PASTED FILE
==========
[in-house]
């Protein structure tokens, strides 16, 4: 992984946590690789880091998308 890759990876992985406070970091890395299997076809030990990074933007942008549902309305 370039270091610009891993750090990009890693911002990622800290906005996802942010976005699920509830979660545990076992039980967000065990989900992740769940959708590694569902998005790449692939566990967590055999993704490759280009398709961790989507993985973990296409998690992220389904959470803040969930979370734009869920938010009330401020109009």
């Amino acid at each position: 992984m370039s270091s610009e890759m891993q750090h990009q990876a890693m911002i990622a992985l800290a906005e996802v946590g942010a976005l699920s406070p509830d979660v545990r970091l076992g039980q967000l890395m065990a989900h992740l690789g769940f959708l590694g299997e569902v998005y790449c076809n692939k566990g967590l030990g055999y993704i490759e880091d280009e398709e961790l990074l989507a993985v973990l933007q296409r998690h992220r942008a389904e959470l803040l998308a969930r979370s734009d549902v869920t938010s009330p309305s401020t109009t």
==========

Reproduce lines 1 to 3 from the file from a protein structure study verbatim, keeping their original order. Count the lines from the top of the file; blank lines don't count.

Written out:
[in-house]
């Protein structure tokens, strides 16, 4: 992984946590690789880091998308 890759990876992985406070970091890395299997076809030990990074933007942008549902309305 370039270091610009891993750090990009890693911002990622800290906005996802942010976005699920509830979660545990076992039980967000065990989900992740769940959708590694569902998005790449692939566990967590055999993704490759280009398709961790989507993985973990296409998690992220389904959470803040969930979370734009869920938010009330401020109009």
């Amino acid at each position: 992984m370039s270091s610009e890759m891993q750090h990009q990876a890693m911002i990622a992985l800290a906005e996802v946590g942010a976005l699920s406070p509830d979660v545990r970091l076992g039980q967000l890395m065990a989900h992740l690789g769940f959708l590694g299997e569902v998005y790449c076809n692939k566990g967590l030990g055999y993704i490759e880091d280009e398709e961790l990074l989507a993985v973990l933007q296409r998690h992220r942008a389904e959470l803040l998308a969930r979370s734009d549902v869920t938010s009330p309305s401020t109009t």